Patriarch Fouad Twal says the Synod has not been a series of “for’s” and “against’s” for issues, as it is too complex, but rather a collegial path in which everyone is working to best serve the family.
The Latin Patriarch of Jerusalem expressed this during today’s Synod briefing. He was speaking along with Italian Archbishop Enrico Solmi, Australian Archbishop Mark Coleridge and Father Federico Lombardi, director of the Holy See Press Office. Fr. Lombardi informed the press present that the report will not be released until Wednesday, given that discussions are underway as delegates are meeting in small groups today and tomorrow.
Archbishop Solmi, who lightheartedly began by saying, “I am the Archbishop of Parma, the Bishop of Parmesan cheese and prosciutto, but not only!,” said the Synod has been a place of authentic listening and speaking frankly. He also spoke about the need to accompany faithful, to be able to walk side-by-side and discern.
Patriarch Twal reiterated that we all come from different contexts and therefore, the challenges are not the same. It’s normal, he suggested, that we are not all in agreement on everything. Even if that’s the case, he said, in this Synod, we agree about certain things, namely “Mercy without forgetting the doctrine,” and that, “We are all for the family.”
The Patriarch also noted how the Synod beautifully displays collegiality, saying the Synod unites us. He noted how in his circle, they not only considered problems regarding those divorced and remarried, but also immigrant families and victims of violence.
Moreover, Patriarch Twal stressed that many challenges in the West don’t exist in other parts of the world, and in some zones there are totally different problems. “Governments must help. We are conscious of our limits. We cannot, on our own, remedy all family problems,” he noted.
The prelates were asked how they are dealing with the issues of the admission of the divorced and remarried to communion, homosexuality and cohabitation.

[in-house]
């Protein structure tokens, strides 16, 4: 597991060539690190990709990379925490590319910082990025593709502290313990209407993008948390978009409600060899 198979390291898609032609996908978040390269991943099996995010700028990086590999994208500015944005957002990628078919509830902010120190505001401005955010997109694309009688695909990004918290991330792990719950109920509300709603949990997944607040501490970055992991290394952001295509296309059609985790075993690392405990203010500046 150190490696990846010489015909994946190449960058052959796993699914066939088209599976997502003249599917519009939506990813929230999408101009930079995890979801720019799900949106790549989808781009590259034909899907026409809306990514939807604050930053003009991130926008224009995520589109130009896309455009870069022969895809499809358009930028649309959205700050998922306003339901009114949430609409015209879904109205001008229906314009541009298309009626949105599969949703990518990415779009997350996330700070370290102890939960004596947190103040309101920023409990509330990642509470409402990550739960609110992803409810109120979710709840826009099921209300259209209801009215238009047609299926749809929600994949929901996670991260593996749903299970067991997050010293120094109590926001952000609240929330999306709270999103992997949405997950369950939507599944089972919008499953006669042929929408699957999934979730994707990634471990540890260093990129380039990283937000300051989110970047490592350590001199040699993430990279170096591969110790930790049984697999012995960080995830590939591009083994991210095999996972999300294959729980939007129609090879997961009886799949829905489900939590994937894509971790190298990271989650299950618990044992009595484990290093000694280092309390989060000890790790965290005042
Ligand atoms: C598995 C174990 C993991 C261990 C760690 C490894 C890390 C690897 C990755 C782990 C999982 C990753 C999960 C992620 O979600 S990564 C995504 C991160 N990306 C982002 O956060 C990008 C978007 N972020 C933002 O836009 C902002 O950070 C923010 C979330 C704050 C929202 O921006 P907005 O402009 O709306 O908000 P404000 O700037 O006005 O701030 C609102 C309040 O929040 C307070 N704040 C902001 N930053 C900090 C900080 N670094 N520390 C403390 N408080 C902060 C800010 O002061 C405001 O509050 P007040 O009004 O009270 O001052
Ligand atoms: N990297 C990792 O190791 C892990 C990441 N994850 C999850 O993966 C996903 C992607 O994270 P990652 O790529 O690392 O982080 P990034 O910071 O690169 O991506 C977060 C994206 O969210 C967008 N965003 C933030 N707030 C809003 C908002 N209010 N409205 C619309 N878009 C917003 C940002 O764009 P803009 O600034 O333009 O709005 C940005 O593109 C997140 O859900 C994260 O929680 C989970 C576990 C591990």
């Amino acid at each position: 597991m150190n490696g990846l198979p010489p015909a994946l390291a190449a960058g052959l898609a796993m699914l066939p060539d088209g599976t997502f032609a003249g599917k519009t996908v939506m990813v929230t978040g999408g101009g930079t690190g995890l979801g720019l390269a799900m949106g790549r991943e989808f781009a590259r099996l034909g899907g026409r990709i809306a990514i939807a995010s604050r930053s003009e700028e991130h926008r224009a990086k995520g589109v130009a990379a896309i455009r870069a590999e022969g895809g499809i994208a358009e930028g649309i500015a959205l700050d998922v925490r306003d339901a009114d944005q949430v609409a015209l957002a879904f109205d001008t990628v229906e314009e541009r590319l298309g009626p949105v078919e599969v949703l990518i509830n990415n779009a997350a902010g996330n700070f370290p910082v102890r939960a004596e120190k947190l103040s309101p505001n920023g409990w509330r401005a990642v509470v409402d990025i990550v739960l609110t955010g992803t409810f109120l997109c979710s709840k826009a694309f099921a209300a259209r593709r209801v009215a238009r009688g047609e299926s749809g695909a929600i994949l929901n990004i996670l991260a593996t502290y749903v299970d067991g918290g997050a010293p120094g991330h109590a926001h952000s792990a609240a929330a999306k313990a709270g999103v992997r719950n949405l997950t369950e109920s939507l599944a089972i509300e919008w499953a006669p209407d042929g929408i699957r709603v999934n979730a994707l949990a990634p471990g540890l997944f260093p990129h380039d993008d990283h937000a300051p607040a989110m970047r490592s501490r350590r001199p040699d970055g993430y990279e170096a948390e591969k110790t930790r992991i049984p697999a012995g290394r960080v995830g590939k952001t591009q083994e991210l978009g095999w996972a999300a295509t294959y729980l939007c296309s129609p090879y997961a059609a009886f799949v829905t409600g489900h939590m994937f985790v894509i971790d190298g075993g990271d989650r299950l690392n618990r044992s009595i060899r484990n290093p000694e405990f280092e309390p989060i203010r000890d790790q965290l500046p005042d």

Patriarch Twal responded that the issues may be among the discussions, but they are not central. Archbishop Coleridge echoed the sentiment saying there will be no substantial change in Church teaching on these issues. He added that he didn’t remember a single intervention where it was explicitly said that civilly remarried should be readmitted to Holy Communion.
However, the Australian prelate did express his hope for a new pastoral approach to them, one which requires new language. Even if the Church uses a certain language and has good theological basis to do so–such as “intrinsically disordered” or “love the sinner”–, he noted people of our times do not understand the reasoning and therefore, it does not communicate to them.
“Can we find a way of saying the same thing that is in fact positive, less alienating, less excluding?” he asked. To find words which still express these truths, Archbishop Coleridge suggested, would be helpful.
As the prelates work to put together the report to present to the Pope in this final week, Archbishop Coleridge said they are tired and working very hard.The prelates agreed that they will put forward their recommendations and then ultimately the Pope will decide what is needed.
However, as Archbishop Coleridge cautioned from the beginning, they will not have finished the task by next Sunday, given the sheer range of challenging issues they are examining. While asserting it is unlikely to reach consensus on “some of these hot-button issues” by the Synod’s close, Archbishop Coleridge noted that to think that were ever possible, was unrealistic and therefore, the journey and discussions will continue.